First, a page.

Congress recently passed the SECURE Act, which made substantial changes to many of the existing regulations governing qualified retirement savings plans.
Presumptive Democratic presidential nominee Joe Biden has offered several proposals to change the manner in which current worker retirement plans, including Social Security, are structured. Specifically, the Biden plan would implement changes to the existing law by revising existing provisions to benefit lower income workers.
Biden’s first proposal makes the bedrock promise of maintaining Social Security benefits for existing retirees and for those nearing retirement. Biden pledges to prevent cuts in benefits to retirees and would take steps to insure the Social Security Trust Fund remains solvent.
Biden’s plan also guarantees benefits for the most financially distressed and vulnerable older Americans, including, widows, lifetime workers with low monthly benefits, and destitute old-age beneficiaries who have exhausted their other savings. Biden would automatically provide higher Social Security benefits for the oldest Americans in order to prevent them from falling into poverty.
The plan “will provide the oldest beneficiaries — those who have been receiving retirement benefits for at least 20 years — with a higher monthly check to help protect retirees from the pain of dwindling retirement savings.”
Toward this end, the Biden plan would seek a minimum benefit for lifetime workers so that no one who has paid into the system for decades would spend their retirement years indigent. Biden would amend the existing minimum Social Security benefit so that those who have worked for 30 years will receive a benefit equal to 125% of the poverty level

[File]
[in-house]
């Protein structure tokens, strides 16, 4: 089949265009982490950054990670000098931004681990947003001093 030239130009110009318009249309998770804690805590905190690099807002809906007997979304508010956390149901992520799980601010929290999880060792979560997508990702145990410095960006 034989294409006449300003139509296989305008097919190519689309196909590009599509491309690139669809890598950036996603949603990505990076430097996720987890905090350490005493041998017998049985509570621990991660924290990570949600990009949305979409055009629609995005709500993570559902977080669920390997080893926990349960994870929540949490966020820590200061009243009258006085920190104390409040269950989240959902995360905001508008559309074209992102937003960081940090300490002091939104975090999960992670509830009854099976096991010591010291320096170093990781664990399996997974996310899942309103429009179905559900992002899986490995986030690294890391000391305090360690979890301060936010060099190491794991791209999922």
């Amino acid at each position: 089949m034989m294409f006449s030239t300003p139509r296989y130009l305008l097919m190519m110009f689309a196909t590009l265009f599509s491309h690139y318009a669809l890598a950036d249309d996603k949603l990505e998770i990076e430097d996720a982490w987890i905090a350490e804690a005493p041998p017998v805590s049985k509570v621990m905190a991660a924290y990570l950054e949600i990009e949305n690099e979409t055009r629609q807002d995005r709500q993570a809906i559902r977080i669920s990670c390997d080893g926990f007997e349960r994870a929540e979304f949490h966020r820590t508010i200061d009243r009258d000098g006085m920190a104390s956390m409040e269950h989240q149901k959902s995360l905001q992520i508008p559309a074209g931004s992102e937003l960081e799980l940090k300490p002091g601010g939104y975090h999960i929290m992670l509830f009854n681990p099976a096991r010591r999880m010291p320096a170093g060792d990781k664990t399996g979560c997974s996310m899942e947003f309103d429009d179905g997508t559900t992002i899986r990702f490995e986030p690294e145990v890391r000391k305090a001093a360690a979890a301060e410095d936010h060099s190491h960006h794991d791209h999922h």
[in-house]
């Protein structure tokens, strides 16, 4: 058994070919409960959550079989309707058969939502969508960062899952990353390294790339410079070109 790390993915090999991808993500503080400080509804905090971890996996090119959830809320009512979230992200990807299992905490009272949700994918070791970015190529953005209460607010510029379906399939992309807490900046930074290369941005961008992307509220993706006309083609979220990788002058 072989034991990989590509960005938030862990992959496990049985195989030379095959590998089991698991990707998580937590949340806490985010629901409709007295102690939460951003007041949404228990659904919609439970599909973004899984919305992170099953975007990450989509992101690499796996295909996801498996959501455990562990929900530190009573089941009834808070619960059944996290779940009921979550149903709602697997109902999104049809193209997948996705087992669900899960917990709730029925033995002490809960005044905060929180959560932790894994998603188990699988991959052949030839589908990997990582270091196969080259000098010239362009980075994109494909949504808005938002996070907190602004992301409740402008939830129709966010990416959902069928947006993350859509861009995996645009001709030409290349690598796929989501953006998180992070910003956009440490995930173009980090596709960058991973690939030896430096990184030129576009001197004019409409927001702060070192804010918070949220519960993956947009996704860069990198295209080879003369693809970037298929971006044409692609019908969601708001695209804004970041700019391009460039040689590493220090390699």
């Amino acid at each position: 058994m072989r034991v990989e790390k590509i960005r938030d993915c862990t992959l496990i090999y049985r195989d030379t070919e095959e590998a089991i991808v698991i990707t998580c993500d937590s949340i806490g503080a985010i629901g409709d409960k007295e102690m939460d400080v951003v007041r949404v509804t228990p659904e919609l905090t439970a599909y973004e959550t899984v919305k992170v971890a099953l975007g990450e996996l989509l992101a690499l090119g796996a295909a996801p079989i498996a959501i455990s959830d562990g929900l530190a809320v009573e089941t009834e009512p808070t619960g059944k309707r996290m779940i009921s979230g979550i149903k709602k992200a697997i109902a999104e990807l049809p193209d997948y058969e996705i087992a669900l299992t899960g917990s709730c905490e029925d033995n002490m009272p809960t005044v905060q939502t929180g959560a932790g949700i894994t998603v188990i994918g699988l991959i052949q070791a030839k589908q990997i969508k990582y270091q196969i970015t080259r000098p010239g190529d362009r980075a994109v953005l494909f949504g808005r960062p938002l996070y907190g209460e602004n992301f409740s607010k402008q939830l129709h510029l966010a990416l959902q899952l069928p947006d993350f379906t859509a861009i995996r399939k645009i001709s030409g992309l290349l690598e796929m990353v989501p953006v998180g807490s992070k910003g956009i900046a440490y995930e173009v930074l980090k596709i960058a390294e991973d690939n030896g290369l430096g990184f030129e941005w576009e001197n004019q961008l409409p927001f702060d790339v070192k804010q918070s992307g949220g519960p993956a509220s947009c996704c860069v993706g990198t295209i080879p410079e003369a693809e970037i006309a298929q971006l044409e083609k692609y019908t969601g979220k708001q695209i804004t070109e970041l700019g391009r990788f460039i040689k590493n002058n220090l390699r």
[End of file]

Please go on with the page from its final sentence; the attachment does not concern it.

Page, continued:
Biden’s proposals for qualified retirement savings vehicles is geared primarily towards insuring that lower-income workers can avail themselves of the same tax compounding advantages that existing 401(k) plan participants have enjoyed for decades.
Biden’s plan is based on his belief that the existing retirement savings tax advantages disproportionately favor those individuals in higher tax brackets. His website contends that existing tax-advantages for IRAs and 401(k) plans, because of contribution deductibility, are not equally distributed across the income scale.
Biden’s proposal thus seeks to equalize the benefits of defined contribution plans for middle and lower-income workers. Biden’s website claims that the current retirement savings system provides, “upper-income families with a much stronger tax break for saving and a limited benefit for middle-class and other workers with lower earnings.”
In response, the plan would provide lower-income workers with a tax break when they set aside money for retirement.
Although the recently enacted SECURE Act made it much easier for small businesses to offer employees 401(k) plans, Biden would provide additional tax incentives for small businesses to defray the costs of administration.
Biden’s website doesn’t state whether his tax incentives would exceed or complement those currently offered under the SECURE Act. His retirement plan would go a step further that existing law by providing all workers without a pension or 401(k) defined contribution plan, access to what he calls an “automatic 401(k) retirement savings plan.”